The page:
Combined with cancellations across the board to various authors, news services, politicians and public interest groups, the true effects of the Parler deplatforming will resonate into the future for years to come. In a previous article, I discussed how writers and other businesses will need to develop a disaster recovery plan if they consider that anything they do poses a risk of cancellation. At bottom – Big Tech cannot be trusted. It is a sad commentary on how our country has devolved.
To round out this discussion, I recall a friend of mine who returned from a trip to Vladivostok. He and colleagues from the State of Alaska had ventured over to East Russia to explore business opportunities. This was in the late 2000’s when Russia still held out the possibility of being a new place to do business. What they found did not impress them. As one person put it, Russian law was like negotiating with a crime syndicate. “They can’t be trusted.”
Trust is a fundamental component of the capitalist model. That trust is bounded by the Rule of Law, so the law evolves to protect us when that trust is violated. That is where we are today. In my field, which is writing, authors are today experiencing a great deal of angst. They cannot address difficult issues because publishers cannot risk being “canceled.”
Legal cases have a way of transcending politics. It is most peculiar that one of the results of the investigations into the events of January 6th is that a great deal of evidence has been presented. As noted above, Parler was not the only tech platform at the dance. Twitter was a major conduit of communication amongst the crowd that stormed the Capital. One of the interesting outcomes of the investigation is that it makes the Big Tech purge of Parler even more suspicious. Parler filed a subpoena against Twitter to provide the following information for their case against Amazon.
Twitter's Content Moderation policies and procedures.
Documents analyzing Twitter's Content Moderation activities.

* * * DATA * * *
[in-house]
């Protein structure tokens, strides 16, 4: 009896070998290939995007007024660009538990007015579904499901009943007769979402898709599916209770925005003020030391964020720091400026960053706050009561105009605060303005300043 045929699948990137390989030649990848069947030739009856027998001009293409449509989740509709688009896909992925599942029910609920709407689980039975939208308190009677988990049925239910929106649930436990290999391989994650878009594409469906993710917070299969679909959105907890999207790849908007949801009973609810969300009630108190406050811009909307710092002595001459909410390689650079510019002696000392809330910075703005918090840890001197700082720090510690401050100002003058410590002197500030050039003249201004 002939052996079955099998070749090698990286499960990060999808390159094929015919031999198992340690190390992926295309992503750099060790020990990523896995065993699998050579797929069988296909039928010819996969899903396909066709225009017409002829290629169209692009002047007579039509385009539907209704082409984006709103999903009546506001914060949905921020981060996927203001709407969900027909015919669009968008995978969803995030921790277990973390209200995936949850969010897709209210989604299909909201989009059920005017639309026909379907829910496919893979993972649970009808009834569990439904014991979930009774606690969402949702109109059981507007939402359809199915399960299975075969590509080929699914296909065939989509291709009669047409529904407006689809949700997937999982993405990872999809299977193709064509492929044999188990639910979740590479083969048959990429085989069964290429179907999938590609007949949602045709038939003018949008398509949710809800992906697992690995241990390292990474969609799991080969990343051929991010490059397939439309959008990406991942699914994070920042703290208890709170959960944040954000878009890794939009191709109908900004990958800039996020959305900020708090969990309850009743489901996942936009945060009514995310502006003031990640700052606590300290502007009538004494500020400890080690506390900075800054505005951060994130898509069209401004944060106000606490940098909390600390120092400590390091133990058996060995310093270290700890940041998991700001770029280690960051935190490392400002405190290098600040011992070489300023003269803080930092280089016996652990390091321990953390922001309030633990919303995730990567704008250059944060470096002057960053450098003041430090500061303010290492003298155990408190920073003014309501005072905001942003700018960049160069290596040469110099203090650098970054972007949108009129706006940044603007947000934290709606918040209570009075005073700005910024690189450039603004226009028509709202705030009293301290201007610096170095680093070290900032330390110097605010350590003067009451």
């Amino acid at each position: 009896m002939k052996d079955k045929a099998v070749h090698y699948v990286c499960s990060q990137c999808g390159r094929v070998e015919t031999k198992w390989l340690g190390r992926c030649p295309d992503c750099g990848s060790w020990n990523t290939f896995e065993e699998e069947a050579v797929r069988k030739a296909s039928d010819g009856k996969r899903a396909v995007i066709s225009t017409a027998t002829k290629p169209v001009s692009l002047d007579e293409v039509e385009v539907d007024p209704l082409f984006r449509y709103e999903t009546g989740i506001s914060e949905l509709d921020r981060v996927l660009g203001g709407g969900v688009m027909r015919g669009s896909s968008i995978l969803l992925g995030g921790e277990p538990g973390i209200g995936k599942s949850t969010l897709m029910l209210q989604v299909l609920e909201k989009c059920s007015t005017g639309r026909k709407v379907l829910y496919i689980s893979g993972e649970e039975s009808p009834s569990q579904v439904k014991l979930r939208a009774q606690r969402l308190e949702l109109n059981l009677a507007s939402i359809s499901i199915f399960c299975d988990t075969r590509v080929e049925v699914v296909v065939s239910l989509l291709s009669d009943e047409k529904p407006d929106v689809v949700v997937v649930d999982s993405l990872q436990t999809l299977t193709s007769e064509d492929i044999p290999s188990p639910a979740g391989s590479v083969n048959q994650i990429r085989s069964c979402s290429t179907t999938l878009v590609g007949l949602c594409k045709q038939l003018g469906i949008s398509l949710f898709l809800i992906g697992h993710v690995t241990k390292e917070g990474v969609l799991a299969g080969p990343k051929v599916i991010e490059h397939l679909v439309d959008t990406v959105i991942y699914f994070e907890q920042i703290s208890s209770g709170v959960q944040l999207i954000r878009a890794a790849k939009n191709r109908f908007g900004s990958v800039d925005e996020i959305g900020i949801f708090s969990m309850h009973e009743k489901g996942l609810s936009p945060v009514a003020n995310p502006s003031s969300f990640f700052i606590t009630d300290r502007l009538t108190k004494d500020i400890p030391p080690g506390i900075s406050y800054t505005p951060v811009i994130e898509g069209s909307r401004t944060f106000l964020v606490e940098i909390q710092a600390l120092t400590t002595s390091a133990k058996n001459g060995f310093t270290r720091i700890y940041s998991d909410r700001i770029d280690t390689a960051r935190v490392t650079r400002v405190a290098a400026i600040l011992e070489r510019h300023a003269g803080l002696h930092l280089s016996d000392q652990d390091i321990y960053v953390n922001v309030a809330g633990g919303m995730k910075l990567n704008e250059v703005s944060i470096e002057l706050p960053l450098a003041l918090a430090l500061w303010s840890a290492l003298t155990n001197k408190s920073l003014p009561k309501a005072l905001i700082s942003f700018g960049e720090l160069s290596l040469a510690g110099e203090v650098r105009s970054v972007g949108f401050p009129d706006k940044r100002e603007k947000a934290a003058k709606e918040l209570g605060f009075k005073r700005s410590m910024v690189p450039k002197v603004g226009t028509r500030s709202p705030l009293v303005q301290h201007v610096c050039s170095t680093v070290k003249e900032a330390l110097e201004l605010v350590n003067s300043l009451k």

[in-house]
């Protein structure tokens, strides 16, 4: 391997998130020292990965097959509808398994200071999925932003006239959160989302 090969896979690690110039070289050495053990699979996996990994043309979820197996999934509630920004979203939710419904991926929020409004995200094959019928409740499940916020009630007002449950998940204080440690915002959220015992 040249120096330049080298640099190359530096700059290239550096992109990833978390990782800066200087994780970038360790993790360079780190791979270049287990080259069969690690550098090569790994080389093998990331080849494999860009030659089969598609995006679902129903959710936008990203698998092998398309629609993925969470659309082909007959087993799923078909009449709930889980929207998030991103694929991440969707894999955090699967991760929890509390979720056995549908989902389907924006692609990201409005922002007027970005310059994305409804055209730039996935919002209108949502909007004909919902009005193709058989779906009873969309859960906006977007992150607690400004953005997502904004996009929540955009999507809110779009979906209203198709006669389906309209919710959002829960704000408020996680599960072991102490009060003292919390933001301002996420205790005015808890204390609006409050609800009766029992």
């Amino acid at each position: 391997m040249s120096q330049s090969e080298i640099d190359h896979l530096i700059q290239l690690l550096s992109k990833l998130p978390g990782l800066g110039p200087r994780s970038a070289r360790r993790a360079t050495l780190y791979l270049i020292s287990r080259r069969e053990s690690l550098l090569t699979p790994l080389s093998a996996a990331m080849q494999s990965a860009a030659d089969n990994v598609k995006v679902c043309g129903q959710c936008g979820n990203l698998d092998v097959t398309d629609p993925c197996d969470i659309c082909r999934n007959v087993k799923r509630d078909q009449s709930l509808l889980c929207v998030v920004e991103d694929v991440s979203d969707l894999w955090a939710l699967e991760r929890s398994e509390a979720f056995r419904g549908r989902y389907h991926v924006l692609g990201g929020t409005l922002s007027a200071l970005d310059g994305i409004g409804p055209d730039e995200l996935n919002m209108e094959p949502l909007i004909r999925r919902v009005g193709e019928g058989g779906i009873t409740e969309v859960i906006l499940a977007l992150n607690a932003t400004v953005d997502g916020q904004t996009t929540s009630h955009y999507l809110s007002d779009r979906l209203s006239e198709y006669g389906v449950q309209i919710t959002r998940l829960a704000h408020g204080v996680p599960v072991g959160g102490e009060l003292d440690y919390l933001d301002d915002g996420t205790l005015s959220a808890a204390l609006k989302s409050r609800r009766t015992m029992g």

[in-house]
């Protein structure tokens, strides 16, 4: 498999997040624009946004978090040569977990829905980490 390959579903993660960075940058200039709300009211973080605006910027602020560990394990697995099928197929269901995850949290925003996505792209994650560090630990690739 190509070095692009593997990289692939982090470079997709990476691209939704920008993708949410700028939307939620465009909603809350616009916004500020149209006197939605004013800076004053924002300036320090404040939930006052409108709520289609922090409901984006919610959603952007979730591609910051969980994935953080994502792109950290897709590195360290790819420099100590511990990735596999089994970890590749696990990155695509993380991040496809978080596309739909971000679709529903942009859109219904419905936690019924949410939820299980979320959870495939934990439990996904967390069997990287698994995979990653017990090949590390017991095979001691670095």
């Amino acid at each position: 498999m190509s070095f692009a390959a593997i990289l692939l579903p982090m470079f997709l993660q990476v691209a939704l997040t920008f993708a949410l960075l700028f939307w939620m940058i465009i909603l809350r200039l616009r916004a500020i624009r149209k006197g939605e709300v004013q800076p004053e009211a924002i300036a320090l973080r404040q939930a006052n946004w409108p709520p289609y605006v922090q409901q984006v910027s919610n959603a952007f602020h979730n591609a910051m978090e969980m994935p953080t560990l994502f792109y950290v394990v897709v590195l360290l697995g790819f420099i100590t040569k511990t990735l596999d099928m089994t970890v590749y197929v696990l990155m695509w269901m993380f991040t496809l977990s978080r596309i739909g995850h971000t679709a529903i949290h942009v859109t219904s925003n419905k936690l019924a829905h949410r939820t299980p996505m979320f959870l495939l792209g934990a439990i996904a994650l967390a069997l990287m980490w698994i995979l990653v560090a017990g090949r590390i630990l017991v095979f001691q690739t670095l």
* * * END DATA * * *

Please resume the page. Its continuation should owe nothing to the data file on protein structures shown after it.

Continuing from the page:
Communications with Amazon concerning Twitter's Content Moderation.
Documents evaluating the efficacy of Twitter's Content Moderation relating to the January 6 Capitol Protest.
Alas, at the pace this case is proceeding, the entire marketplace will have changed regarding chat platforms. While Twitter is still the big boy on the playground, nipping at the edges are Telegram, Signal, Gab, Parler, Messenger and Google. Twitter’s stock value has plunged 43% since February 2021.
Just as I was writing this article the Elon Musk affair arose. Musk is portending a hostile takeover of the firm. In the flurry of news coverage, what is coming up to the surface is information commonly available to stock investors but is usually too mundane to notice. Two of the major stockholders of Twitter are Blackrock and Vanguard, what are known as “institutional investors.” The politics of the fund managers is now coming into play, providing some interesting perspectives on how money and power come together, and how censorship in Twitter has affected governance of our country. Twitter buried the Hunter Biden scandal. They had previously censored Donald Trump. Combine those actions with the censorship of conservatives such as David Rubin and the Babylon Bee, you see a major communication platform that is decidedly left-leaning.
Parler is part of the Dan Bongino smorgasbord of alternative platforms to Big Tech. It still lives. According to The Robust Trader, Parler still struggles to regain its active user volume that it experienced in January 2021. It is currently at about 1.6 million active users, about 25% of its peak. Parler revolves in the same orbit as Rumble and Locals. These platforms have now been consolidated under one company, CFVI. A major investor is Peter Thiel, one of the venture capitalists behind PayPal and Facebook. CFVI has a capitalization of $431 million, as compared to Twitter ( $35 billion ), Facebook ( $583 billion ) and Google ( $1.7 trillion). Parler is still taboo on Google’s Play Store.
My guess is that Parler is here to stay unless CFVI suddenly absorbs another chat platform. As noted above, the Gab crowd may be a bit more on the right side of the weird spectrum but the platform is much more vibrant and interactive with other media platforms. Telegram and Signal have the advantage of offering confidentiality, something Parler desires to achieve as well.